Backyard Chickens: External Parasites

Poultry pest management is an important topic for backyard chicken owners. Lice and mites are the most common poultry pests in Florida. Fleas can also pose an issue to your flock. Understanding the basics about these pesky external parasites is key. Here’s what you need to know to keep your backyard chickens healthy…

What is an external parasite? An external parasite is an organism that lives on or in a host, in this case – a chicken. The parasite feeds off of the chicken causing it stress, illness, decline in production, and if not treated, can potentially lead to death.

How do external parasites affect poultry? The parasite sucks the blood from the host or feeds on the feathers and/or skin. Depending on the parasite, certain diseases can be transmitted while feeding.

 

COMMON EXTERNAL PARASITES IN FLORIDA BACKYARD CHICKENS:

Northern Fowl Mites:

The Northern fowl mite is a very common external parasite on poultry throughout the temperate regions. The mites live mainly on the chicken around the vent, but will also roam to the eggs and coop. These parasites are more common during winter months, specifically December through March. They can be transmitted from bird to bird, by adding new birds infested by mites to the flock, by wild birds, and by mites crawling to their new host from the environment. Be sure to quarantine any new birds before introducing them to your flock.

It is important to be observant of your birds’ health. A few mites on the birds will be more of a nuisance to the handler than the bird. On the other hand, large quantities of mites can cause reduced egg production, reduced feed intake, weight loss, anemia, or even death. Mite populations can increase substantially within just a few weeks of initial infestation. If you see any symptoms including scabbing of the skin, darkened feathers, and a pale comb, you should check your chickens for Northern fowl mites and take appropriate treatment measures.

Control Method– Use an appropriate insecticide that is labeled “For Use on Poultry.” Nothing kills the eggs, and it takes about a week for eggs to hatch. As a result, insecticide should be reapplied in 4-7 days to control newly hatched mites. But first – READ AND FOLLOW THE LABEL INSTRUCTIONS – some insecticides cannot be applied as often.

Northern fowl mite. Credit J.F. Butler, UF/IFAS

 

Sticktight Fleas:

Sticktight fleas are a common problem in Florida. They can live on other animals, such as dogs, cats, and horses. The fleas can be found in clusters on the comb and wattles, on the skin around the eyes, and bare patches of infested birds. It’s quite small – only about ½ the size of a typical cat flea. Since they come in clusters, they are relatively easy to see on your chickens.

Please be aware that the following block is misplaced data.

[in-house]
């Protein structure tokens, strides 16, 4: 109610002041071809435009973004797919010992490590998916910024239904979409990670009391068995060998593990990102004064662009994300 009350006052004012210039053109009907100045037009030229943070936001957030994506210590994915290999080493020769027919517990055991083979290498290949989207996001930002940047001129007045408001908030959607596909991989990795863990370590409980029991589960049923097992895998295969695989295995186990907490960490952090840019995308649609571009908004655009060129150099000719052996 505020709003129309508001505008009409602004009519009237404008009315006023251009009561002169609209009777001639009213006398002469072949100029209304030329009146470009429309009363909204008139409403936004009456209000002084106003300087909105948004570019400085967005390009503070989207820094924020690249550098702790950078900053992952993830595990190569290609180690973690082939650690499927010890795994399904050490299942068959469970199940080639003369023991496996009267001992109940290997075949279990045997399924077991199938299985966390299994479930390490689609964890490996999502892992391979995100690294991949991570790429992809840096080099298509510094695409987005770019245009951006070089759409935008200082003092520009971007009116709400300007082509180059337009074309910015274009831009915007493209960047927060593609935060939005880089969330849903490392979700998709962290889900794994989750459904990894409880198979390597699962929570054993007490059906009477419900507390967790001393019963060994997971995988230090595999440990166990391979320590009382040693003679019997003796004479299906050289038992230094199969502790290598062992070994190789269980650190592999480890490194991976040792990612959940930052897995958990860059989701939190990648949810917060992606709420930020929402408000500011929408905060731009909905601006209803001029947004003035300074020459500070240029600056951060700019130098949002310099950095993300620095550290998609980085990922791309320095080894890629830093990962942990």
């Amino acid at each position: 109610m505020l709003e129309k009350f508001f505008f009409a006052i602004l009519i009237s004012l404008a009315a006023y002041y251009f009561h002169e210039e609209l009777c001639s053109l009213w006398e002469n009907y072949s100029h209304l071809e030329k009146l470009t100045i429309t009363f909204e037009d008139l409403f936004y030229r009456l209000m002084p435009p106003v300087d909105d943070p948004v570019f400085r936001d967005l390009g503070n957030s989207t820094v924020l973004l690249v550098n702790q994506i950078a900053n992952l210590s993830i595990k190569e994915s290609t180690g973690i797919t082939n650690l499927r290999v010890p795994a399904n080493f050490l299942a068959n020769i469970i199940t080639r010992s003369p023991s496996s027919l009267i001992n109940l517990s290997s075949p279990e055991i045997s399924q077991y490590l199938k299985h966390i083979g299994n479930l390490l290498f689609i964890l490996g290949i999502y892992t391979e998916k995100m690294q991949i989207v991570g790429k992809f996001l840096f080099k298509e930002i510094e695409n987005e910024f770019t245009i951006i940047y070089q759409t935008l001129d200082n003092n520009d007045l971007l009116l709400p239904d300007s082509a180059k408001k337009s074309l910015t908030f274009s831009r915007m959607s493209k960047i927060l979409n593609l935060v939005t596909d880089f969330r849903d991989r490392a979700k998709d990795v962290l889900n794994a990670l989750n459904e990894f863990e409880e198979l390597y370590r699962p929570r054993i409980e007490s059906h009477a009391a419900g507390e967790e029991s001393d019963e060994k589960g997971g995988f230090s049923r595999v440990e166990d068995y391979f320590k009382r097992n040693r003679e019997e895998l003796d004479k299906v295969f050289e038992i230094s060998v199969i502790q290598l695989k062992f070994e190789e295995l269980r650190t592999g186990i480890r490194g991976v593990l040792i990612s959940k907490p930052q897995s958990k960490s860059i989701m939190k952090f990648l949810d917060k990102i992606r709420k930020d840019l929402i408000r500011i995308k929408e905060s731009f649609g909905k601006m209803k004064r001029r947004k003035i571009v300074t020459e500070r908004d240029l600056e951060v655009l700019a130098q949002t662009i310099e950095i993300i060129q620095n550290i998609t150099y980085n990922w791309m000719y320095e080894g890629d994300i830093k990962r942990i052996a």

The sticktight fleas feed on the blood of the bird. Fortunately, they are not known to transmit disease. Be on the lookout for secondary infections that can cause eyes to swell shut, birds to starve to death, and young animals to be anemic. Reduced egg production is one of the most common symptoms.

Control Method If fleas are too numerous to remove individually, a flea insecticide registered “For Use on Poultry” should be applied according to label instructions. Care should be taken not to get any product into the animal’s eyes. The coop should also be treated. An alternative to on-animal insecticides is to coat adult fleas in petroleum jelly. This suffocates the fleas, eventually killing them. Since this does not treat the eggs, repeat treatment weekly to kill newly hatched fleas until control has been reached.

Sticktight Fleas. Credit P. E. Kaufman, UF/IFAS

Poultry Lice:

Poultry lice are a species specific biting lice. Blood sucking lice do not occur on birds. Lice are often found on backyard chickens, especially ones that hatch and raise chicks – passing the louse from the hen to the chick. You can find lice feeding on the barbs and scales of feathers, feather fibers, down, skin, scabs, and protective sheaths of feathers. Be on the lookout for birds showing signs of itchiness, skin irritation, damaged plumage, and bare skin. It is common to see poor condition and reduced egg production in older birds. Young birds often exhibit secondary infections, resulting in death.

Types of lice – The shaft louse, the fluff louse, the wing louse, and the chicken head louse are the most common lice on poultry in Florida.

  • Shaft Louse – The most detrimental louse pest for chickens. It can be found feeding on the barbs and scales of feathers. They can be found on the feathers.
  • Fluff Louse – Can be found living in and feeding on the fluff under the vent.
  • Wing Louse – Can be found on young and old chickens on the barbules of wing feathers.
  • Chicken Head Louse – Often infests the head and neck of chickens.

Control Method – Lice typically stay on the bird, so treating the coop is of little value. Controlling lice can be achieved through applying sprays or dusts directly to the bird. Be sure to use a product labeled for poultry and follow the label instructions.

Chicken head louse. Credit J.F. Butler, UF/IFAS

Summary

Several other pests may infest your backyard chickens. Being observant to changed behavior and health conditions, paired with timely pest identification and treatment is important. Always be sure to read and follow label instructions before applying any insecticides. Creating a biosecurity plan can also prove useful for protecting your flock’s health. For more information on Backyard Chicken Biosecurity, check out the Backyard Chickens: Biosecurity blog, the External Parasites of Poultry publication, or contact your local Extension Agent, Allie Williams at allisonwilliams@ufl.edu

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Posted: May 10, 2022


Category: Livestock, Pests & Disease
Tags: Backyard Chickens, Chickens, Poultry Health, Poultry Parasites


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